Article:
placebo progress

My good friend, style guru and sister in law Arty Lady pointed us in the direction of a powerful tv programme about placebo. I was glued to the screen. This is fascinating.

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The programme examines how people react to trialling a new powerful medicine, specifically designed to deal with their issues. Great efforts have been made to reinforce the legitimacy and the power of the wonder drug. They don’t know that the medicine is in fact a sugar pill. How do they react? In a nerdy fashion, I took notes.

A positive effect is reinforced by an authority figure (I had a man in a suit), evidence that the ‘drug’ works (same guy) and the fact that it looks like medicine (measuring spoon, instructions, big words).

The response from the participants in Brown’s film is extraordinary. Within minutes of taking their first dose, they are feeling the side effects they’d been warned of. One man, with a crippling fear of heights, went straight away to look down into a huge atrium area from several stories up. His response was immediate.

Particpants were tasked with keeping a video diary recording positive changes they’d noticed; it was all about positive reinforcement “Here’s the nice blue capsule I have to take four times a day…” All recorded good effects. According to Brown, the placebo was giving them permission to behave differently.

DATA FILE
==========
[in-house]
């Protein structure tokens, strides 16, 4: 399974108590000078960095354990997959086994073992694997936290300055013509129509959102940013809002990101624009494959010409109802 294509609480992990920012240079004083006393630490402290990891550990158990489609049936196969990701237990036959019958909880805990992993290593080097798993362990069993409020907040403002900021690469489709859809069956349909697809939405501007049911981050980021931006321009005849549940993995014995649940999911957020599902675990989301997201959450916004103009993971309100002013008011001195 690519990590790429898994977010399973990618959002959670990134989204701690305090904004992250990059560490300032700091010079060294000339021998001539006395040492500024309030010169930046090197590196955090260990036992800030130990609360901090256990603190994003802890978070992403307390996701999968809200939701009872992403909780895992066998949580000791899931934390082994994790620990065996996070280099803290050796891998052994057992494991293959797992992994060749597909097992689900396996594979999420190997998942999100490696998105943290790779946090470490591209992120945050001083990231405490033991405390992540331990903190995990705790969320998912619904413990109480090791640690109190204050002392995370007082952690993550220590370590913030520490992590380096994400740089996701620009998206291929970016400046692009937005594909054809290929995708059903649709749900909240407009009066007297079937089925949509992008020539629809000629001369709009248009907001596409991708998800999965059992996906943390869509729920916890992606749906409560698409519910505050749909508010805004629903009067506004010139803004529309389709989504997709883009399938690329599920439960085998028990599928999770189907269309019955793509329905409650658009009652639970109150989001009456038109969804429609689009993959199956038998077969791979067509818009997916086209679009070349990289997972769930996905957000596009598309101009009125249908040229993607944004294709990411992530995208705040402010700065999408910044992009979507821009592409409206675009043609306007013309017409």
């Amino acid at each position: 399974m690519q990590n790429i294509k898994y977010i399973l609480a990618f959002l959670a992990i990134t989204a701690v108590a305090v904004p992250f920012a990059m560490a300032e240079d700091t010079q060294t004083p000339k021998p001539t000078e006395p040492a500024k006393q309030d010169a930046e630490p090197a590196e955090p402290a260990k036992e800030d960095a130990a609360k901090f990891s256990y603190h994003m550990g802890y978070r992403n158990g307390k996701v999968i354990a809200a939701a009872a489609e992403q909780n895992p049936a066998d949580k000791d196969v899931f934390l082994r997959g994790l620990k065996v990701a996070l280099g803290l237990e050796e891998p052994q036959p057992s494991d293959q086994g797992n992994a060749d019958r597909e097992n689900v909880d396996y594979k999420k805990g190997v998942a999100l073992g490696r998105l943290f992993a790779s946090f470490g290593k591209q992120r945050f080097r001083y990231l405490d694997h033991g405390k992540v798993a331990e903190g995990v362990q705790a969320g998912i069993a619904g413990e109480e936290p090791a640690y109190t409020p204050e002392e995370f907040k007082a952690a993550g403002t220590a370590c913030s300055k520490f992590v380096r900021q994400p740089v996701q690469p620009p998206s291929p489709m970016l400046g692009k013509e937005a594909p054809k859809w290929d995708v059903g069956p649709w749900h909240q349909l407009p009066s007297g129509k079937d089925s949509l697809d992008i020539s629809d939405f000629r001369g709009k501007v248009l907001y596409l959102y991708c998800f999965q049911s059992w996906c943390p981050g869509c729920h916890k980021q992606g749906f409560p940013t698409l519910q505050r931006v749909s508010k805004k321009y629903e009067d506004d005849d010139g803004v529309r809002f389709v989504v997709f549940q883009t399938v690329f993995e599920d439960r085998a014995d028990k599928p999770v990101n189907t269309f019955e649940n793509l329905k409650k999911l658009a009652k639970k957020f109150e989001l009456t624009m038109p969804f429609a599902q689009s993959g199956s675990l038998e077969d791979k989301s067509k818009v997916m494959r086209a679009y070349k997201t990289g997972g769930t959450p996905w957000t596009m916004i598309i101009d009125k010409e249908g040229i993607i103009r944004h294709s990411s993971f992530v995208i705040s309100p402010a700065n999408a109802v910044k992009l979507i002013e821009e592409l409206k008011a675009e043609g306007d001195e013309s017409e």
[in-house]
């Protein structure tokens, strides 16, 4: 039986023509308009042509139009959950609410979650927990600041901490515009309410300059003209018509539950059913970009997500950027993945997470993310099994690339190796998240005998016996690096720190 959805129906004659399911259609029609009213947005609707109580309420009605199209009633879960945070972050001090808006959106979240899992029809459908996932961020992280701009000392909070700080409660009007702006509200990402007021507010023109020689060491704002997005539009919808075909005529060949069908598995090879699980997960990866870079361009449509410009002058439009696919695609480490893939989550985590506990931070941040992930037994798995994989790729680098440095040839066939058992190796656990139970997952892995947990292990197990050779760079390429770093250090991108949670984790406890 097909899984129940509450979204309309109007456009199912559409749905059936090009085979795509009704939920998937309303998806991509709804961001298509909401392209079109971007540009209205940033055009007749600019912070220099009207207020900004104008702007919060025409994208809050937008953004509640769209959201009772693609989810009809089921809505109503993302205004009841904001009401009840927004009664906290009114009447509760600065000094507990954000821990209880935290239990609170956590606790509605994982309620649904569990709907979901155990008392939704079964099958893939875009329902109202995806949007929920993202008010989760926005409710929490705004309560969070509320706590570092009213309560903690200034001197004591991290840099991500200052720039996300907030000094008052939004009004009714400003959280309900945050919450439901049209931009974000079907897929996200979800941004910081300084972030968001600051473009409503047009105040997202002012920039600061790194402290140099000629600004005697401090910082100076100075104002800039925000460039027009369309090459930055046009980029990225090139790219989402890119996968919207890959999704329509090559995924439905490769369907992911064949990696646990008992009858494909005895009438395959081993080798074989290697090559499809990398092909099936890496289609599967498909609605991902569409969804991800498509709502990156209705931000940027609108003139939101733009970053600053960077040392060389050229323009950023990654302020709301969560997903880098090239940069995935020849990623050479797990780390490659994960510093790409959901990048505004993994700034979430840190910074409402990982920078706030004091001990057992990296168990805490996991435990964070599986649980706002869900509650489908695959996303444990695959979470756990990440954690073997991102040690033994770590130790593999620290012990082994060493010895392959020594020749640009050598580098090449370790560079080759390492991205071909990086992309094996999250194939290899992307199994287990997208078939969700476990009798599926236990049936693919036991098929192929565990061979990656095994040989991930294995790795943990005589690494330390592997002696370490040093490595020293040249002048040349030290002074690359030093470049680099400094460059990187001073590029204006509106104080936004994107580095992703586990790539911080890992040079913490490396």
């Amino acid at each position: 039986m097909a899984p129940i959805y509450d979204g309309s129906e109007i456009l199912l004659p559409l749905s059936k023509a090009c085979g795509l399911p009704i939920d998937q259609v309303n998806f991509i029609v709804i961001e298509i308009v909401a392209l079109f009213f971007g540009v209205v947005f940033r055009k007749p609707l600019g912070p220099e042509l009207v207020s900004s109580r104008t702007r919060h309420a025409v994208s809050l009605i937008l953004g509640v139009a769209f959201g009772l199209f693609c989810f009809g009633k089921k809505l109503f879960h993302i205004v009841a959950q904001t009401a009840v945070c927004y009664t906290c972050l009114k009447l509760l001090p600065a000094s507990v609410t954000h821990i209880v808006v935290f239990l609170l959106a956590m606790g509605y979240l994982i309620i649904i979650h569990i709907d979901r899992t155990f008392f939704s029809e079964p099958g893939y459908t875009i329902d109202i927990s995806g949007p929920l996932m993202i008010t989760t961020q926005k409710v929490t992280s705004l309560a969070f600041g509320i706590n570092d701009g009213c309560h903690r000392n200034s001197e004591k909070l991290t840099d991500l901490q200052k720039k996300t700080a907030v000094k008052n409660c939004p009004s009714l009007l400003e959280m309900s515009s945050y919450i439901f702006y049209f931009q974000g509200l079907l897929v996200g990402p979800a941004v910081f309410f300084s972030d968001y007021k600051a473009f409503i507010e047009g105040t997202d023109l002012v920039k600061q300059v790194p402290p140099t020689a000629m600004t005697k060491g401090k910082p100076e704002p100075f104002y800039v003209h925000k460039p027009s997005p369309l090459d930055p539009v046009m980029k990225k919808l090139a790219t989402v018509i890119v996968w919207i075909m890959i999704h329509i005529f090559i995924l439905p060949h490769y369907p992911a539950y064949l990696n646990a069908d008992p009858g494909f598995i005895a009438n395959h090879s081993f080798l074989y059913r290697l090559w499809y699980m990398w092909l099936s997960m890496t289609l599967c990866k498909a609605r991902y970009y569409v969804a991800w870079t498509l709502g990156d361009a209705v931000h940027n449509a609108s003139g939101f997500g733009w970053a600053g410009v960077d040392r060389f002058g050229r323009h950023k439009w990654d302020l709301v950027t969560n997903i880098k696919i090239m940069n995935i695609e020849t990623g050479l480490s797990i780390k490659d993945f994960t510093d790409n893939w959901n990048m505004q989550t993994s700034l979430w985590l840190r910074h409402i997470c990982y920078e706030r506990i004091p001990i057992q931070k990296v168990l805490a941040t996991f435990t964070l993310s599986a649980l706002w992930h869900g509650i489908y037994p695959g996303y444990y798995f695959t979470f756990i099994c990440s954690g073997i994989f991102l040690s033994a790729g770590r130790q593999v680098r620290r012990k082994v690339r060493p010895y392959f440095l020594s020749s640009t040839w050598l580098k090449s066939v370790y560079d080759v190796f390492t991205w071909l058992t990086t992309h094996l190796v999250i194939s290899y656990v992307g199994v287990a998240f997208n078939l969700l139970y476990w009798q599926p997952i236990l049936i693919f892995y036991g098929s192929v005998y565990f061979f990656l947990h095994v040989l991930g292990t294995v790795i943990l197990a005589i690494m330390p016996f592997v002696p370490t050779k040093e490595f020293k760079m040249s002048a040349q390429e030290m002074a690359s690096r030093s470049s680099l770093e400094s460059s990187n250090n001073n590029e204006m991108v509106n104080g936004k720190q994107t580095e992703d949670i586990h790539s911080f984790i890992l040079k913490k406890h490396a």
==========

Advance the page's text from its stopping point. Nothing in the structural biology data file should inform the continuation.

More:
Half an hour into the programme I was in tears. A  man with a fear of confrontation, and even talking to people, was interviewing strangers on the street and breaking up a (staged) fight. A man too sacred to cross a teeny bridge on his own was standing on the railings on top of a huge viaduct (safety harness provided). When he was there, Brown told him about the placebo- you did this yourself. Oooh, how powerful the mind is.

The placebo was used to deal with fear, allergies, boost intelligence, and to encourage people to stop smoking. The colour of the capsule varied- blue where people needed calmed, red for stimulation.

After a few weeks, all the particpants were brought together and told about the placebo. Most were taken aback but greatly empowered by this news.

It was me. I did it. I can do anything. I have the power.

Sniffle, sniffle.

One of the participants- with an amazing voice but too scared to sing in public- has a surprise at the end of the show, when she sings to a crowded room. Oh, yes, more tears- tv manipulates us all

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In my world, I’ve finished my trial pack of ME Relief and the month long supply arrived this morning. Placebo or not, I’m buying into it.